We were in a meeting with an outside business consultant. I was bored stiff and I just want the meeting to end.
Then, the consultant asked a question to our sales managers. The question was, “Who are your customers?”
Ken, one of the more senior sales managers, answered, “Anyone who breathes!”
I probably laughed a little too, but inside I was cringing.
That meeting happened over 15 years ago, but I can still remember it clearly today.
You are starting a company, and you’ve just brought your product to market. You need customers to build your business.
So maybe Ken wasn't too far off track. After all, isn’t any customer better than no customer?
Well, maybe and maybe not.
There is Some Flailing Around In The Early Stages Of Building Your Company
When you start a company, you may have a general idea of whom your customers are. Then you release your product and, lo and behold, your customers are different than you thought.
Sometimes the differences are very large. You thought customers were going to buy in a certain segment in a certain way and none of these customers are buying from you.
Instead, your customer base turns out to be a totally different niche. Maybe the niche is adjacent to the niche you targeted. Maybe a new market segment sprang up that didn’t exist when you started.
That why you should…
Cast A (Somewhat) Wide Net To Start
Here's an example from my past:
I knew when we started our company that we were going to focus on low-power products. We had great product ideas, a kick-ass team to develop our products, and we had a pretty good idea of who are customers were going to be. However, we couldn’t pinpoint exactly who was going to buy.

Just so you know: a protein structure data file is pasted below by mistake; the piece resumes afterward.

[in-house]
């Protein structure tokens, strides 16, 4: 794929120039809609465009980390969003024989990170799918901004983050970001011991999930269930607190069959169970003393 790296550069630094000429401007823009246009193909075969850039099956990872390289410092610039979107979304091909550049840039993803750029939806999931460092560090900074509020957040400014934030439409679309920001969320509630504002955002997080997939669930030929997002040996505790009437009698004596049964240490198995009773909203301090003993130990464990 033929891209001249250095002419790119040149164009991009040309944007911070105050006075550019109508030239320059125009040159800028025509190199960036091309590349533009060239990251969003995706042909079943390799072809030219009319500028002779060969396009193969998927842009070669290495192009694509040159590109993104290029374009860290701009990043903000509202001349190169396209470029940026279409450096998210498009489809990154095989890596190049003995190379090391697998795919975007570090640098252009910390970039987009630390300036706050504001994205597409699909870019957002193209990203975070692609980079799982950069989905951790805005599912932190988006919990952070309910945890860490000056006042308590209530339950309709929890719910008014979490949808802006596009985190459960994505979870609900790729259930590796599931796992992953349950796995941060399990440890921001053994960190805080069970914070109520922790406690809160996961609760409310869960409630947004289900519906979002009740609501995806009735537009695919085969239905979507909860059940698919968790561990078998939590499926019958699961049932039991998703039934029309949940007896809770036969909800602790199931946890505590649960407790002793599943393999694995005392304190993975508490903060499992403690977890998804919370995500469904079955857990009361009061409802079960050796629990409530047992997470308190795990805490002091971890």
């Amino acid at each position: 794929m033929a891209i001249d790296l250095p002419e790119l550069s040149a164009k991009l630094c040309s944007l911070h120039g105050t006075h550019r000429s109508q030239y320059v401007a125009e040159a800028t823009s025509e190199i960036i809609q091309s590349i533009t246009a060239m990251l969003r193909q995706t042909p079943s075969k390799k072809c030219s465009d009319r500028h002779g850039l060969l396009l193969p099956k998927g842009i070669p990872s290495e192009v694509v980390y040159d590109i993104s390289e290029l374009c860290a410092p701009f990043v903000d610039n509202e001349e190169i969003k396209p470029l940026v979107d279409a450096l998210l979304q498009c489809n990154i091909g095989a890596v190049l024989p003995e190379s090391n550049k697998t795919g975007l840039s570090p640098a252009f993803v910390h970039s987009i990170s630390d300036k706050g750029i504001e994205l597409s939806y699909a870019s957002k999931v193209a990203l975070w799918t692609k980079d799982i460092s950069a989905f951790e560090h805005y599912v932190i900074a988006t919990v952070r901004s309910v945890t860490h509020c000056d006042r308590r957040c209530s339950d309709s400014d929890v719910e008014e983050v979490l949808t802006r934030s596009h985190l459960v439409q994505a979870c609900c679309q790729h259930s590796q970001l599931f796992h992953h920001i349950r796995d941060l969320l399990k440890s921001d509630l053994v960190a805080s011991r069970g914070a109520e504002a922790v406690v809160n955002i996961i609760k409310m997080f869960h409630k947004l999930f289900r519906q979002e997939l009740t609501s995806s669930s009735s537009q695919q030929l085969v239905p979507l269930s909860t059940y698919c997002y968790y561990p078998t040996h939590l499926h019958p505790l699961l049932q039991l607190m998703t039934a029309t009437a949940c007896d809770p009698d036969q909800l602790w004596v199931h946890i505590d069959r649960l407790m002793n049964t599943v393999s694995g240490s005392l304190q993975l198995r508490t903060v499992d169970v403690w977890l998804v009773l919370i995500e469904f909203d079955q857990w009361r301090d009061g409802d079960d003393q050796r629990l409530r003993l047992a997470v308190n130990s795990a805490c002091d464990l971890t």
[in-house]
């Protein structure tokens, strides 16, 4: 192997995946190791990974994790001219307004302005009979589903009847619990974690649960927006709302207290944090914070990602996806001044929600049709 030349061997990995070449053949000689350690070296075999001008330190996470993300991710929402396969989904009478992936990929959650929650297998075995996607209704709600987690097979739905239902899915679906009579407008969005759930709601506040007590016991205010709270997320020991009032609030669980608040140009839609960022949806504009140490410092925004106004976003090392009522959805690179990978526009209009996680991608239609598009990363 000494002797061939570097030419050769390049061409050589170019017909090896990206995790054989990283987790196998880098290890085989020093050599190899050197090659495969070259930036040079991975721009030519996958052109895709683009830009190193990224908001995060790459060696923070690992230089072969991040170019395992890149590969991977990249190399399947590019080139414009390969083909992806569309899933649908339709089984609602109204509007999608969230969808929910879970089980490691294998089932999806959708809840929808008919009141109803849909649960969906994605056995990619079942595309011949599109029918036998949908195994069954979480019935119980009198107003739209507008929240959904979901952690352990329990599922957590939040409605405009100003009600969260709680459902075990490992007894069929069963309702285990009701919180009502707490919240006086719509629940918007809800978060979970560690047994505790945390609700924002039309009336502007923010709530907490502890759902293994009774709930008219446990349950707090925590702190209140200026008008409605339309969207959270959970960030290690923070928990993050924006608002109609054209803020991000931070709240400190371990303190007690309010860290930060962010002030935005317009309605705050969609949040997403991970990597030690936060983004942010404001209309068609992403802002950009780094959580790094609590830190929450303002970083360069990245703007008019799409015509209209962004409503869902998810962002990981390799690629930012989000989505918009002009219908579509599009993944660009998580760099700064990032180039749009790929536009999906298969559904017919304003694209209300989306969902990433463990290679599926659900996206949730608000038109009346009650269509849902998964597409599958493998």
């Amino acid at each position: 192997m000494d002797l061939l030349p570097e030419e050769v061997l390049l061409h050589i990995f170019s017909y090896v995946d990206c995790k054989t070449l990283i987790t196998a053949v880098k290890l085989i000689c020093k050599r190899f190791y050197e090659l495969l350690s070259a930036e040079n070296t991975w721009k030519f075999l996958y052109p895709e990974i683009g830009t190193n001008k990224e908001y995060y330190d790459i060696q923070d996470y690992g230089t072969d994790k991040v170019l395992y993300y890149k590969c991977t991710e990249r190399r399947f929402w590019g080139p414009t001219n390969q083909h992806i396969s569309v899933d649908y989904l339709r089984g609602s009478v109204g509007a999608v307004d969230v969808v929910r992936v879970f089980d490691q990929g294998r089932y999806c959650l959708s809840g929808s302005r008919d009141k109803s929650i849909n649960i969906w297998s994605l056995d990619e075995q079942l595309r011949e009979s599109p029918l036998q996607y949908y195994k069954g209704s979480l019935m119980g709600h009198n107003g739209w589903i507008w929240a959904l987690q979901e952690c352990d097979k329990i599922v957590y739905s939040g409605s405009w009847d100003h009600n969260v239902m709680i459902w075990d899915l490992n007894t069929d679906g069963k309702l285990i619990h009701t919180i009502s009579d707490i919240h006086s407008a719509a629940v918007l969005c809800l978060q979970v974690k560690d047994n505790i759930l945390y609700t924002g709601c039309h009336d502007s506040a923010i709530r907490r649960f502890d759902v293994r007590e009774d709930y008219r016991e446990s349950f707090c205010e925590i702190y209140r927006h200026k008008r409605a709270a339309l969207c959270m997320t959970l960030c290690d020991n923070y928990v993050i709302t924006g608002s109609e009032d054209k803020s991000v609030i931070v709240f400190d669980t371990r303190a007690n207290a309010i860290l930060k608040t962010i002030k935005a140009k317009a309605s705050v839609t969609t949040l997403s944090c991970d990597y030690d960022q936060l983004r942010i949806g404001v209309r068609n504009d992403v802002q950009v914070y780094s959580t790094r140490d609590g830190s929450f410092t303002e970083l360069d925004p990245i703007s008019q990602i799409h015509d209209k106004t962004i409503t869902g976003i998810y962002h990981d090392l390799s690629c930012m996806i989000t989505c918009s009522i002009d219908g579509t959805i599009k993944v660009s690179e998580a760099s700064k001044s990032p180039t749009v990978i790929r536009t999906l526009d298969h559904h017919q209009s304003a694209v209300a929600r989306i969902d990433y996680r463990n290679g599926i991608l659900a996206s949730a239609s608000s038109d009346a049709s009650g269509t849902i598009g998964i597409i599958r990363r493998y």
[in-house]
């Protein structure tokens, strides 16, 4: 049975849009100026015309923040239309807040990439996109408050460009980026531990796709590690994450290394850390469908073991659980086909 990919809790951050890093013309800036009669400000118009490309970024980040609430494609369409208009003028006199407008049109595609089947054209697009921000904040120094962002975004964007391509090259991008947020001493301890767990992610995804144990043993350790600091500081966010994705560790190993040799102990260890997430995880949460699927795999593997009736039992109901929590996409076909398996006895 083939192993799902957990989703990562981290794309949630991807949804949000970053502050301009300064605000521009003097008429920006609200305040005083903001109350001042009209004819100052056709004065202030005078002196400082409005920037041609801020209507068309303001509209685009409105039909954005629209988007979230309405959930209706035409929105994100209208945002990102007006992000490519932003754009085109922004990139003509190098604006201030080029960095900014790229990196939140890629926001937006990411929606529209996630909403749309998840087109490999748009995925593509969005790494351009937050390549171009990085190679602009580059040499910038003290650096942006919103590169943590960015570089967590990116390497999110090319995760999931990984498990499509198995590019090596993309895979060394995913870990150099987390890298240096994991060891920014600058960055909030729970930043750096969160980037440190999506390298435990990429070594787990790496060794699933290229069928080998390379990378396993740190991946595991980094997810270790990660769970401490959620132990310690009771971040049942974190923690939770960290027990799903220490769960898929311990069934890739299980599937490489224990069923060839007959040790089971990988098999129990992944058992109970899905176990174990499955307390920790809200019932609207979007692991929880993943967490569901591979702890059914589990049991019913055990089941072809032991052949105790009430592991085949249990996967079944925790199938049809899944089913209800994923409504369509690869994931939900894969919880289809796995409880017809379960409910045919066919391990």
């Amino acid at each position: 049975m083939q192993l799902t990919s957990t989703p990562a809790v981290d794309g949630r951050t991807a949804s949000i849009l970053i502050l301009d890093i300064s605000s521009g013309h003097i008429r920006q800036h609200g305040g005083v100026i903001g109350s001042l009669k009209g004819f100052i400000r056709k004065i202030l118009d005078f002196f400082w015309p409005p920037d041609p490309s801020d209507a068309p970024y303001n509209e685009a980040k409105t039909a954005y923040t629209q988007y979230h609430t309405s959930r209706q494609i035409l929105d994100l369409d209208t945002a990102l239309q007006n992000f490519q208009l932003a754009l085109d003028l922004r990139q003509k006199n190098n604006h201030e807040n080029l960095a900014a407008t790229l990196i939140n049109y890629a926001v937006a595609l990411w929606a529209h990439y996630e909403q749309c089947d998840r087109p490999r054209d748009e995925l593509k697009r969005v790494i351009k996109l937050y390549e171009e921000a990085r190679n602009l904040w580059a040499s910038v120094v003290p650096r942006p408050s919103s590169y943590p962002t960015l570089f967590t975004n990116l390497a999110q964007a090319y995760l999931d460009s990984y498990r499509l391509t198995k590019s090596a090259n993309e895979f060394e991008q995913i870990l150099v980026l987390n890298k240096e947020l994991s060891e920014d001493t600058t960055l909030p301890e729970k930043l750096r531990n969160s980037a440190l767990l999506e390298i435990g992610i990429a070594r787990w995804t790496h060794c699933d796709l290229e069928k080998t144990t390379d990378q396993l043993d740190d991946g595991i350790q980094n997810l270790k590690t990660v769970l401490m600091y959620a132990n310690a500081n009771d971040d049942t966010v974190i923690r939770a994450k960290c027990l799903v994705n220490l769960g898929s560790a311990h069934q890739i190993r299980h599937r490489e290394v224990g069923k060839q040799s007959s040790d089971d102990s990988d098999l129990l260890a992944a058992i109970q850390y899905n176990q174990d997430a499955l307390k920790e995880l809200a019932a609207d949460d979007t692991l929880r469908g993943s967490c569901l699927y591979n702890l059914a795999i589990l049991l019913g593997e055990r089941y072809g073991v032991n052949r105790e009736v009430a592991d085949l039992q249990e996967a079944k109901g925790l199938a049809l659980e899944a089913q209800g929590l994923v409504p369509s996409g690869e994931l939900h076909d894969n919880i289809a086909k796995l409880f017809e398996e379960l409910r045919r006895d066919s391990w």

We started out advertising and marketing based on how much power we were saving our customers without sacrificing performance. We were 10X to 100X better than the competition, so we relentlessly emphasized our power savings.
Then, Once You Hone In On Who Your Customers Really Are, Narrow The Net
Customers started buying in ever-increasing numbers and quantities. Then, a wonderfully serendipitous event happened: the Internet of Things market started taking off.
Customers in The Internet of Things market became our dominant customers. We immediately niched down and narrowed our focus. Our marketing focused singularly on The Internet of Things market.
Finally, Widen The Net Again To Continue Growing
Every market has a limit to how much business you can generate. It is a high-class problem when you run out of room to grow in an existing market. Then, just like an accordion opening and closing, you expand your reach to focus on other markets.
I was recently asked to help some entrepreneurs with their business.
I had a few meetings with them, and it was clear I could really help them. However, they didn't seem to be listening to the advice I was giving them.
Scratch that. I’m being too nice. The entrepreneurs weren’t listening at all to the advice I was giving them.
Eventually, after spending way too much time, I passed on helping them. I knew, that even if I continued helping them, they were likely to fail because they didn't know right from wrong.
It was massively frustrating for me, and it was a complete waste of my time. I also realized I was violating one of the most important rules I had: